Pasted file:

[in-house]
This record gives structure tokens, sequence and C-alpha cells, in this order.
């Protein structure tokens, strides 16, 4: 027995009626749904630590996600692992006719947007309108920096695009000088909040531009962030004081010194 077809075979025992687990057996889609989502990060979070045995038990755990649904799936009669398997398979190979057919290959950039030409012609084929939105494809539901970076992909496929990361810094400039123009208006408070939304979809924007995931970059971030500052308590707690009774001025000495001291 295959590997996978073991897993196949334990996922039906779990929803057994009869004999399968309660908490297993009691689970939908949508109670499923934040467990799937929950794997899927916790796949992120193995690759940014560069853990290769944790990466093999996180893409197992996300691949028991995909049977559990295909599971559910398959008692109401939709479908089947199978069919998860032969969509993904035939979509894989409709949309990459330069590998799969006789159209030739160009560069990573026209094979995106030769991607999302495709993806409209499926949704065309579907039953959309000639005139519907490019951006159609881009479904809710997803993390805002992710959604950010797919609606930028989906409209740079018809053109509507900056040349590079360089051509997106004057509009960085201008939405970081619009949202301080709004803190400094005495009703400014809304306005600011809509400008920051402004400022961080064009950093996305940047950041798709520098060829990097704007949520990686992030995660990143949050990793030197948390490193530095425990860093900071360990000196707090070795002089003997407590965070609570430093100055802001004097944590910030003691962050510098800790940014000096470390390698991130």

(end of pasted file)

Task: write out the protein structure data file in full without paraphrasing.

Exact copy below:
[in-house]
This record gives structure tokens, sequence and C-alpha cells, in this order.
């Protein structure tokens, strides 16, 4: 027995009626749904630590996600692992006719947007309108920096695009000088909040531009962030004081010194 077809075979025992687990057996889609989502990060979070045995038990755990649904799936009669398997398979190979057919290959950039030409012609084929939105494809539901970076992909496929990361810094400039123009208006408070939304979809924007995931970059971030500052308590707690009774001025000495001291 295959590997996978073991897993196949334990996922039906779990929803057994009869004999399968309660908490297993009691689970939908949508109670499923934040467990799937929950794997899927916790796949992120193995690759940014560069853990290769944790990466093999996180893409197992996300691949028991995909049977559990295909599971559910398959008692109401939709479908089947199978069919998860032969969509993904035939979509894989409709949309990459330069590998799969006789159209030739160009560069990573026209094979995106030769991607999302495709993806409209499926949704065309579907039953959309000639005139519907490019951006159609881009479904809710997803993390805002992710959604950010797919609606930028989906409209740079018809053109509507900056040349590079360089051509997106004057509009960085201008939405970081619009949202301080709004803190400094005495009703400014809304306005600011809509400008920051402004400022961080064009950093996305940047950041798709520098060829990097704007949520990686992030995660990143949050990793030197948390490193530095425990860093900071360990000196707090070795002089003997407590965070609570430093100055802001004097944590910030003691962050510098800790940014000096470390390698991130």